I agree on that, this ‘democracy’ and ‘for the people’ BS talk by various past and present US governments is hollow and sickening to the extreme. They cater for the business corporates, first of all, and for the dominance of the world by the US government and its military, no doubt.

      I still think though your 911 conspiracy thoughts are far off the truth. They would not even go there, nor need to go there, they are just expert manipulators who are good at the game of sucking people into the ‘American Dream’ and other BS, same as the Anglo Saxon masters of NZ Aotearoa betray and lie through their teeth day and night, promising new immigrants a ‘Kiwi dream’ and the likes.

      BS stinks, but they pretend a brief dosage of air freshener cleans the air, and is the true smell of SHIT.

      • remo says:

        I know you do Marc.and I appreciate it; but the forensics-the science-is demolition. Demolition. it is quite clear. Our ‘thoughts’ are corollary to that fact; the ‘expert manipulators’ did ‘go there’ and until it is the recognised base stone of Understanding going forward – from that day – until then we are floundering in its design.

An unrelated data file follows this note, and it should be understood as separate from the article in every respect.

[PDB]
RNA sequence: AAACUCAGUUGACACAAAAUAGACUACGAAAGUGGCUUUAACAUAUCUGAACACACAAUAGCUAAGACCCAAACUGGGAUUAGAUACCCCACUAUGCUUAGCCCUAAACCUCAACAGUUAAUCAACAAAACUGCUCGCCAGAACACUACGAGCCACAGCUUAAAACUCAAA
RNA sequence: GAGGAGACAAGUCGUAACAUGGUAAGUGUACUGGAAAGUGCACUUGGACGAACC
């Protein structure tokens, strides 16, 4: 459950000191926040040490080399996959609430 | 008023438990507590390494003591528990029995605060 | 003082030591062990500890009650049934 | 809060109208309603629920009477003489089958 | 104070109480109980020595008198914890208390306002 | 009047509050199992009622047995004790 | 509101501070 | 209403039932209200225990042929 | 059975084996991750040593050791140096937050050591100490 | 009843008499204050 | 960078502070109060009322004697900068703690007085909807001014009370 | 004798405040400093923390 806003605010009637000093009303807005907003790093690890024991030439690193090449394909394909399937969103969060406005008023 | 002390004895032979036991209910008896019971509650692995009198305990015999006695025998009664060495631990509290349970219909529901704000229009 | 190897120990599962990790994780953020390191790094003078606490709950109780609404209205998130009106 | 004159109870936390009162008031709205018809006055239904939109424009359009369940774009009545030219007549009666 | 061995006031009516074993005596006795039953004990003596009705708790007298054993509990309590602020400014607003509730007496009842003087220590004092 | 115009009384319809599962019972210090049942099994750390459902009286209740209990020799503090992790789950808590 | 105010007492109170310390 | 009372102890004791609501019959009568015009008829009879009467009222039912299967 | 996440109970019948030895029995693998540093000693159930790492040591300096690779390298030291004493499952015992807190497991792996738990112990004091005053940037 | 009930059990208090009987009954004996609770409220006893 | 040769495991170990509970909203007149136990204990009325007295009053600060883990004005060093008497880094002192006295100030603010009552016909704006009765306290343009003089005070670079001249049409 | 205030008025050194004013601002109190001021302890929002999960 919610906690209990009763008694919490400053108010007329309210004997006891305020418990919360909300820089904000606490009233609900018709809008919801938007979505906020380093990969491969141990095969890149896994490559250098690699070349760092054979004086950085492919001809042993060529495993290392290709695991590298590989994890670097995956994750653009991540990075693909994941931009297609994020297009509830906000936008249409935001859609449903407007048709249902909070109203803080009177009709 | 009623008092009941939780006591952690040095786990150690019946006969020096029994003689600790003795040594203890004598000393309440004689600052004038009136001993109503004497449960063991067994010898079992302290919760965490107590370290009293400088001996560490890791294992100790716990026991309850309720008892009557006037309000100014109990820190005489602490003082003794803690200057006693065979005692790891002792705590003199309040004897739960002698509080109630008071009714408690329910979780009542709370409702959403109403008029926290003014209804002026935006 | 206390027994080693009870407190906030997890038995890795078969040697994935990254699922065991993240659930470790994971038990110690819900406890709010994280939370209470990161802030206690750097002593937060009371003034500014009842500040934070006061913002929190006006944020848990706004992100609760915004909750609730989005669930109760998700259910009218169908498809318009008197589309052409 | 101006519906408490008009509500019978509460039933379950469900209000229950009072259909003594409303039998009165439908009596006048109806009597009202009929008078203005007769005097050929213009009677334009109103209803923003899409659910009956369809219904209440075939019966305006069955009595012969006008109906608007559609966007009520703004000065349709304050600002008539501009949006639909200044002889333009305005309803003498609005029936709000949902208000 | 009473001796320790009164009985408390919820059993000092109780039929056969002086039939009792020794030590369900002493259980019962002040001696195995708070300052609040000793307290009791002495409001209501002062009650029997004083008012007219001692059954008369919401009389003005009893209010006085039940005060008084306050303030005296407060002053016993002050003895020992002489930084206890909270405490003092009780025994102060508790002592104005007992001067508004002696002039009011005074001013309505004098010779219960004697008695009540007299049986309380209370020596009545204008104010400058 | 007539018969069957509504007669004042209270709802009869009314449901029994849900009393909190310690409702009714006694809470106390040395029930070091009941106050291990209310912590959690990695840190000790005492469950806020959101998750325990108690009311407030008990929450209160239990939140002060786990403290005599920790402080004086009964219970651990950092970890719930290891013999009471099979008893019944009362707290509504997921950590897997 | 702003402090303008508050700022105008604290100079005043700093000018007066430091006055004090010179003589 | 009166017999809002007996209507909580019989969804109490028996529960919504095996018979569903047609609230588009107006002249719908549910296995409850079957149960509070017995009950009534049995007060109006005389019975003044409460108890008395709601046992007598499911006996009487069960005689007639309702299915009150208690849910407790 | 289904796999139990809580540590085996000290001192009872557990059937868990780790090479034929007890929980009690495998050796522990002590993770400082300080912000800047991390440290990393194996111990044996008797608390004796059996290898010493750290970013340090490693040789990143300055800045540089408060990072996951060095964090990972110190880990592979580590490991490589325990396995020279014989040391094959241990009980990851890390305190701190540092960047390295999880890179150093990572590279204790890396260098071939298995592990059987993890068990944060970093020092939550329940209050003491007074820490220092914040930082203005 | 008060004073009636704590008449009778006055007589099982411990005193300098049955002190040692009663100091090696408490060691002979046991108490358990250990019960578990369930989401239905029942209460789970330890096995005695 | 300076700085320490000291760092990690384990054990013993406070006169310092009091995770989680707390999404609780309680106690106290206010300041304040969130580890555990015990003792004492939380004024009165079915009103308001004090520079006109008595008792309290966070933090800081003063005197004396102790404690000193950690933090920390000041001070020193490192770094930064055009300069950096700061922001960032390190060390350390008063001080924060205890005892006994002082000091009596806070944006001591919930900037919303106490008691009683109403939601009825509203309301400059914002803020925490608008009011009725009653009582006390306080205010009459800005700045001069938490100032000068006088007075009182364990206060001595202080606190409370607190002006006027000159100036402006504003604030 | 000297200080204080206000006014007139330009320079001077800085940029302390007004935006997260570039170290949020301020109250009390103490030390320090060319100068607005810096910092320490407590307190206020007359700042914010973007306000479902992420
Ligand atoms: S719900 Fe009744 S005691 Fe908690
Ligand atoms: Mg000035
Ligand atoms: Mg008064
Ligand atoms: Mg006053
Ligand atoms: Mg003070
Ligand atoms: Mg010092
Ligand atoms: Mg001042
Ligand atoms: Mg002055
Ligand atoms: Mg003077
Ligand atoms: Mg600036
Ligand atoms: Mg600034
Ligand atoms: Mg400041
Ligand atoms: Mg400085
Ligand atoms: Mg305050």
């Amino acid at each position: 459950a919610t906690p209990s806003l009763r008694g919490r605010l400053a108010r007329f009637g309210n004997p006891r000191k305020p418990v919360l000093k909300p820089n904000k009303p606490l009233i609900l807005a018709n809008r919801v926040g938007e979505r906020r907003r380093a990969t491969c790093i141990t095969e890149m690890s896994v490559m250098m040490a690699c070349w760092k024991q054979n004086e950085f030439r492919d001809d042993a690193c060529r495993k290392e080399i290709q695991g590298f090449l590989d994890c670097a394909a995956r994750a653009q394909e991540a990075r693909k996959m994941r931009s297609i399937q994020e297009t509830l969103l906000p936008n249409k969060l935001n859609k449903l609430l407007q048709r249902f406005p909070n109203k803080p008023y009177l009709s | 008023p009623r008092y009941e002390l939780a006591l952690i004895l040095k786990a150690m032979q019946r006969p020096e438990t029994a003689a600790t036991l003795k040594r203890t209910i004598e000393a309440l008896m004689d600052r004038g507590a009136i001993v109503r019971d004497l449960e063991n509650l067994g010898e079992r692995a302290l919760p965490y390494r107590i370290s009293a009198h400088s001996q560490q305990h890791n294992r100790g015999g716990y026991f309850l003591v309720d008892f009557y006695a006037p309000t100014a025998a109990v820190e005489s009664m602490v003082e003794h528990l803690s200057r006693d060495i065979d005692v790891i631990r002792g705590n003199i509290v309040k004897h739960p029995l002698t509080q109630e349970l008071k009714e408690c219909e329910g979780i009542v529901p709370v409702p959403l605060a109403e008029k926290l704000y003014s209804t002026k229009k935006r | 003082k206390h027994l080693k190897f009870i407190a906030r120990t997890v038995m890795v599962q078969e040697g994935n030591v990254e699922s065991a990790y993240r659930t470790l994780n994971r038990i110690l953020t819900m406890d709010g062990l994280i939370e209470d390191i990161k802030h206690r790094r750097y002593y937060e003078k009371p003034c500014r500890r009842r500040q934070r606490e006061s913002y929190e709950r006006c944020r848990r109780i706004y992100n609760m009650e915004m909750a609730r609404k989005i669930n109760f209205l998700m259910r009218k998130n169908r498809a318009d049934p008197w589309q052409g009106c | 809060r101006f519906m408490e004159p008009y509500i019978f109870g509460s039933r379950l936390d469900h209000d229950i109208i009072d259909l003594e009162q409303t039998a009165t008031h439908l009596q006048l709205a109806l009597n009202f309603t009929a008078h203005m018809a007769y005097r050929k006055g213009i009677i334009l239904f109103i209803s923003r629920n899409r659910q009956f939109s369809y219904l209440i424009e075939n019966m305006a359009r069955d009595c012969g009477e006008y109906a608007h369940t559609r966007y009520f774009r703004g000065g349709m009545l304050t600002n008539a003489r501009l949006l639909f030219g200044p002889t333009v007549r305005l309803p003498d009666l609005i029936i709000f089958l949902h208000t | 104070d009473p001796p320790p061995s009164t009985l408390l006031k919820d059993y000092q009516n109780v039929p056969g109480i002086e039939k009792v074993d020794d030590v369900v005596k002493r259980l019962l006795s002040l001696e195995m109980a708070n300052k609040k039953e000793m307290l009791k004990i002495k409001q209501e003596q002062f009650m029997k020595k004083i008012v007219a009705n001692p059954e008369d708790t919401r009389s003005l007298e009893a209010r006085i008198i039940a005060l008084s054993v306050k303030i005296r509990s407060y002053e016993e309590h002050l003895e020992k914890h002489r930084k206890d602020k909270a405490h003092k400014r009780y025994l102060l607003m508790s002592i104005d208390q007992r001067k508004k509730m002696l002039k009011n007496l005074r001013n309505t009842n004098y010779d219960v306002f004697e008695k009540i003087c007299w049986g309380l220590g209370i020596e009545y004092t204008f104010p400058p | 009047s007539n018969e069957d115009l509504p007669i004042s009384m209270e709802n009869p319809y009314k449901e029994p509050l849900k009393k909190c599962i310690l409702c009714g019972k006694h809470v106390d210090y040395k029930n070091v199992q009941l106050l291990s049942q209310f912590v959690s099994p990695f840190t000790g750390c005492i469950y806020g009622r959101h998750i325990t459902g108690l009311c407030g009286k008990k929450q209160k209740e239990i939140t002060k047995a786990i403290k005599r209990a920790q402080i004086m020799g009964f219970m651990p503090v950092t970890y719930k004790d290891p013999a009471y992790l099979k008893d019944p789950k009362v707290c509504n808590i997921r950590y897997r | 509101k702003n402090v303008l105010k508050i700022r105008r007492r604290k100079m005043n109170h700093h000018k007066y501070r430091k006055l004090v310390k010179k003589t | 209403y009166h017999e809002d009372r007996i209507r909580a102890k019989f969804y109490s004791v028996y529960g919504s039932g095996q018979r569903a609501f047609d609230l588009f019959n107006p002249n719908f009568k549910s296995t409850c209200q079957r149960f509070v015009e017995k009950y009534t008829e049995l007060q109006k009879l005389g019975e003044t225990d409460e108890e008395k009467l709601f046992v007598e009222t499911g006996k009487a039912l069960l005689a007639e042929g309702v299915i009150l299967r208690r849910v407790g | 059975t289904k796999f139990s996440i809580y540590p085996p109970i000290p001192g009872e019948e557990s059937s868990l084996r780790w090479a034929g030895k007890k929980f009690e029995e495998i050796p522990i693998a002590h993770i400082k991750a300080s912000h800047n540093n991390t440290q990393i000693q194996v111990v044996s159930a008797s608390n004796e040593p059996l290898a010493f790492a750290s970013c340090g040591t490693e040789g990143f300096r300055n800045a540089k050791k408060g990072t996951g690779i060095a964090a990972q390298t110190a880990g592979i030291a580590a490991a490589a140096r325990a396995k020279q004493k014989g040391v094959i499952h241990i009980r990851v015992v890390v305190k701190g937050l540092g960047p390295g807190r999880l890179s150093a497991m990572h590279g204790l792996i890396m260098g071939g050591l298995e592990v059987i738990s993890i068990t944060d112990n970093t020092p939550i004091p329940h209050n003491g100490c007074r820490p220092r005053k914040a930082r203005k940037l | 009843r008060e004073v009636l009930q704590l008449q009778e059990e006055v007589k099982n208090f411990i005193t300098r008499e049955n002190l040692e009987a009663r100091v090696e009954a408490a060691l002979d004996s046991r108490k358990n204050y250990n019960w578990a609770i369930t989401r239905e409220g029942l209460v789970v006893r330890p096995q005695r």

Once we comprehend the deception as one, the dust clears.

        And naked on the stage are the very voices calling loudest for the destruction of Iran right now.

  2. Alan says:

    More likely now is that the Israelis are going to call Putin’s bluff and force the US to bomb Iran back into the stone age to protect them. Putin though may have a red line. Watch Europe’s leaders slowly cave in to the new American sanctions. American foreign policy has never been about dealing with other nations as equals. Its post war policy shaped by the Monroe declaration. It had started to behave more like a global citizen under Obama, we are simply back to normal now.